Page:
Payoff Plenty of treks are insanely gorgeous (see page 66), but few hikes offer such world-class scenery combined with the feeling of off-the-map exploration—yet can be done without quitting your job. What does ultimate remoteness look like? On the Dientes Circuit (below), it’s sharp-edged, weather-lashed, and totally deserted. It’s closer to Antarctica than to an American Embassy. For the first time in a quarter-century of backpacking, I felt like I’d experienced a place that very few people have—or will—see. —M. Lanza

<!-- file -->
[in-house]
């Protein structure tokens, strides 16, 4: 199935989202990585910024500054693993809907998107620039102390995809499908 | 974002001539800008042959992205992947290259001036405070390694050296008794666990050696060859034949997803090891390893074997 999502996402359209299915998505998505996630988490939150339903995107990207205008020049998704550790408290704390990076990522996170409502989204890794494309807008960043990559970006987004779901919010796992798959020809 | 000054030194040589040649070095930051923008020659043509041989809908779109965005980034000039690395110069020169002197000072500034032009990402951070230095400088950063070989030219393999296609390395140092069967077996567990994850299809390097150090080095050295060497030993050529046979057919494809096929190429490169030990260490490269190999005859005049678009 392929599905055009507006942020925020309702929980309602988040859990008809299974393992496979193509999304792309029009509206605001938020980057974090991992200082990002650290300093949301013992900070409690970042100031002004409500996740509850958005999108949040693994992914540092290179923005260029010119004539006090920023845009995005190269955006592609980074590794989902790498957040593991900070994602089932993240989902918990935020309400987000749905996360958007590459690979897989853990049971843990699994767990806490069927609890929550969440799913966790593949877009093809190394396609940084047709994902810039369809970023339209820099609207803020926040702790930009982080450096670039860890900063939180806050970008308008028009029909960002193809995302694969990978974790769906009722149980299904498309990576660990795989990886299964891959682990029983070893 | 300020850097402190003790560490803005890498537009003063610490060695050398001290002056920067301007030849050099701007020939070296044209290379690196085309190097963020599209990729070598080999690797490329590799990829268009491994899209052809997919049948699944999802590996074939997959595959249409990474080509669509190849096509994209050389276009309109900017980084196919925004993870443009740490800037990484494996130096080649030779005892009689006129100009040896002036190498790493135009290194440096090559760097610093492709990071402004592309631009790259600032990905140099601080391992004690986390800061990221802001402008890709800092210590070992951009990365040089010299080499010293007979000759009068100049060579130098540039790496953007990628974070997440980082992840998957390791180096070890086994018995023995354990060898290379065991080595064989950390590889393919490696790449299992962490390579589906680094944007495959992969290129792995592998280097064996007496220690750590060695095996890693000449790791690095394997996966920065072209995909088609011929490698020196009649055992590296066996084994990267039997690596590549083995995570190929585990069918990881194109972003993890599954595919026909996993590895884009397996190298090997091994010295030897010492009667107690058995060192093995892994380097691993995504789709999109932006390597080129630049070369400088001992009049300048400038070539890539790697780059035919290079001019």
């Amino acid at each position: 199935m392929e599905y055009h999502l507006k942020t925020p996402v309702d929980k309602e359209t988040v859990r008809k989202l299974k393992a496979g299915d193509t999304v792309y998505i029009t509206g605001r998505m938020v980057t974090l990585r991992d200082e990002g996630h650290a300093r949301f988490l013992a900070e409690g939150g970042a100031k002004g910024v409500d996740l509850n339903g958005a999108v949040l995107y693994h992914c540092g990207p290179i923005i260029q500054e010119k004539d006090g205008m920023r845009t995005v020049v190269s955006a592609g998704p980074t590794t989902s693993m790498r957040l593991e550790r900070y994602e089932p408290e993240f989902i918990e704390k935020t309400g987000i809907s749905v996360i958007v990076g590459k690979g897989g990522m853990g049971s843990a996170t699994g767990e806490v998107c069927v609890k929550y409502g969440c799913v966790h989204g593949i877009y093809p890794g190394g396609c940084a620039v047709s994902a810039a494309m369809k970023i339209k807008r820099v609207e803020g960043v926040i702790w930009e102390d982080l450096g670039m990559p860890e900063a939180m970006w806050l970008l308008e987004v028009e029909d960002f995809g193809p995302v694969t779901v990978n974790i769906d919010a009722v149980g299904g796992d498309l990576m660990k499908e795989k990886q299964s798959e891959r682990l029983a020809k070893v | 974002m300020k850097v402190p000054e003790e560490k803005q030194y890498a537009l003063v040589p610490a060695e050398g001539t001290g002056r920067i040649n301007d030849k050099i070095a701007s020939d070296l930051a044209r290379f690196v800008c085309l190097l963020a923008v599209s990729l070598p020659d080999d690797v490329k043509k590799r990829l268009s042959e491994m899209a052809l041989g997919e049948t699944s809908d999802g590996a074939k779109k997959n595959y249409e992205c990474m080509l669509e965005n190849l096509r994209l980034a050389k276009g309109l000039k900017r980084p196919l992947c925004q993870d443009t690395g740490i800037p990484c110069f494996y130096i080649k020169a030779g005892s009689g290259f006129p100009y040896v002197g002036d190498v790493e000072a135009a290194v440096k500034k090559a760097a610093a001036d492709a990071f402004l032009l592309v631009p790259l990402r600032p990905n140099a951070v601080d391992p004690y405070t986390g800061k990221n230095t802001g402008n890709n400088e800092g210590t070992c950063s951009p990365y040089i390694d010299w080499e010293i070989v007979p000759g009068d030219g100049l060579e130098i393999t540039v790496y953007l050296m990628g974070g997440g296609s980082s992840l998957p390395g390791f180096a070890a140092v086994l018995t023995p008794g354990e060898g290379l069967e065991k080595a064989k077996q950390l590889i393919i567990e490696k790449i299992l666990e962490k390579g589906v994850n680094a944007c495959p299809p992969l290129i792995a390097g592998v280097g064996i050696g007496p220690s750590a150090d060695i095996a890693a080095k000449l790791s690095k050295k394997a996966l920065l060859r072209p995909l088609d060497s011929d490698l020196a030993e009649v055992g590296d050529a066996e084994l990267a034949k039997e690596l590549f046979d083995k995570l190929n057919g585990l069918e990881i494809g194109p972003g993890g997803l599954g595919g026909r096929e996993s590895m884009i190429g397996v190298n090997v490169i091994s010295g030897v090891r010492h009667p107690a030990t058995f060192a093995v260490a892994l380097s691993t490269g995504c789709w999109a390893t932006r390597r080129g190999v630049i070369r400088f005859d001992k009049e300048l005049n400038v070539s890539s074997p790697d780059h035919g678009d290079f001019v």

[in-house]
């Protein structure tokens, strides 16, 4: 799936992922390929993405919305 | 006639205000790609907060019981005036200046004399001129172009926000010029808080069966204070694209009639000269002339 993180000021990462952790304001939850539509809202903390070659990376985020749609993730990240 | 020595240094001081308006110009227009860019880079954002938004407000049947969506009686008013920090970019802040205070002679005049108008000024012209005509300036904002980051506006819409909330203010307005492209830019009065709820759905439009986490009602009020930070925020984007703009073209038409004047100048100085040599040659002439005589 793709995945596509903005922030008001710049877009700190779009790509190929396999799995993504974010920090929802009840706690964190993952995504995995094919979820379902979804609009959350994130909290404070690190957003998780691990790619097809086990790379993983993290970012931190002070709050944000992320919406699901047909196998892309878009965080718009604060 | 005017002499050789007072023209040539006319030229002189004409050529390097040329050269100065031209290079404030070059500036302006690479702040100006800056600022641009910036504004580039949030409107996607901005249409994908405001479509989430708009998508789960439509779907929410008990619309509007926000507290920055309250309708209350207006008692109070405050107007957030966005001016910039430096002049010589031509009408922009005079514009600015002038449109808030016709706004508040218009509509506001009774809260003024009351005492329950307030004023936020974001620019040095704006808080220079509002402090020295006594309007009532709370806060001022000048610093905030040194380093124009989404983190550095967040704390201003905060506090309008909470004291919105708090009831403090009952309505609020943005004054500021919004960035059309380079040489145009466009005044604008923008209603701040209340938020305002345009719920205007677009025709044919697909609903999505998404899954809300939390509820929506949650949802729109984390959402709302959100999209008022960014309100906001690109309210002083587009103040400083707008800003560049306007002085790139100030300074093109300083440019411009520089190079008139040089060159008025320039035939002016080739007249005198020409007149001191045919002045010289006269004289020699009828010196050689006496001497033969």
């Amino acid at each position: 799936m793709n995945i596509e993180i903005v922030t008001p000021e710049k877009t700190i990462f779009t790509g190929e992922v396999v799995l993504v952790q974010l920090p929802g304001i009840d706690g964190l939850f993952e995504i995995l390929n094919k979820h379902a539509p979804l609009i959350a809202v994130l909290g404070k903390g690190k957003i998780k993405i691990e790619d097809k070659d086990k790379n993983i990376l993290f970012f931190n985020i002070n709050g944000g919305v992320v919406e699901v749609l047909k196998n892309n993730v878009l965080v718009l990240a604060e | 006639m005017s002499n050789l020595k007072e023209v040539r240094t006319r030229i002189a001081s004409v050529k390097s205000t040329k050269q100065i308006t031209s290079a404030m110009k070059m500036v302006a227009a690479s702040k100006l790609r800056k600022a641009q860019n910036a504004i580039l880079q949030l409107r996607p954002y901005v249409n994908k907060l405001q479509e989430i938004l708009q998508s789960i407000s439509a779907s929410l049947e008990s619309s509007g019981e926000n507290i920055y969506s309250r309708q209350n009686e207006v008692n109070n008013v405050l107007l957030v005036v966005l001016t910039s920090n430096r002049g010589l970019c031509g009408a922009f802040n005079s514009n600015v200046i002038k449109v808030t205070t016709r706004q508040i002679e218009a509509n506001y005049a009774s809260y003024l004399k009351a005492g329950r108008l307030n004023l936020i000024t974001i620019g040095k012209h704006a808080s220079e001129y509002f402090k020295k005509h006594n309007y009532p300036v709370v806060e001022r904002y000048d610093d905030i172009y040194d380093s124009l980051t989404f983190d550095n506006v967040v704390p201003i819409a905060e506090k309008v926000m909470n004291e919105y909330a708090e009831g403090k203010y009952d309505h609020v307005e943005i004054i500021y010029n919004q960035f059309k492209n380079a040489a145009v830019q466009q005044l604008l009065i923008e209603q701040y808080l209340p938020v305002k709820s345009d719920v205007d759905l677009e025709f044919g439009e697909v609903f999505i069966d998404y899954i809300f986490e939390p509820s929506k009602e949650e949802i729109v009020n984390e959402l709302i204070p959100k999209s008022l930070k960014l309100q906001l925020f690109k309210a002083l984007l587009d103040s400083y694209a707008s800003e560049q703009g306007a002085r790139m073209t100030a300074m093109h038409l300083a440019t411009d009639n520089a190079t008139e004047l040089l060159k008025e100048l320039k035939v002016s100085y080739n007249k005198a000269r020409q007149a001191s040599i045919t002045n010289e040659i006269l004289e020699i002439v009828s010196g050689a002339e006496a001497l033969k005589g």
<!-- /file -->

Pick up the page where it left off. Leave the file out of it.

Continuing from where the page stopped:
Do it Trek Patagonia’s Dientes Circuit. Just stepping off the 20-seater plane in Puerto Williams, Chile, a town of 2,000 at the tip of South America, feels, well, like the end of the Earth. Then you walk from the dirt streets into the Dientes de Navarino (Teeth of Navarino), and enter a windswept wilderness where help is far, far away. The roughly 35-mile, five-day route loops through peaks that thrust incisors of rock more than 3,000 feet high just a few miles from the sea. After good trail at the outset, the world’s southernmost trek fades to cross-country hiking through alpine tundra and lake-studded valleys. On a clear day, from 2,838-foot Paso de los Dientes, you’ll see Cape Horn. The best campsites are next to the following lakes: Del Salto, Escondida, Martillo, and Rocallosa.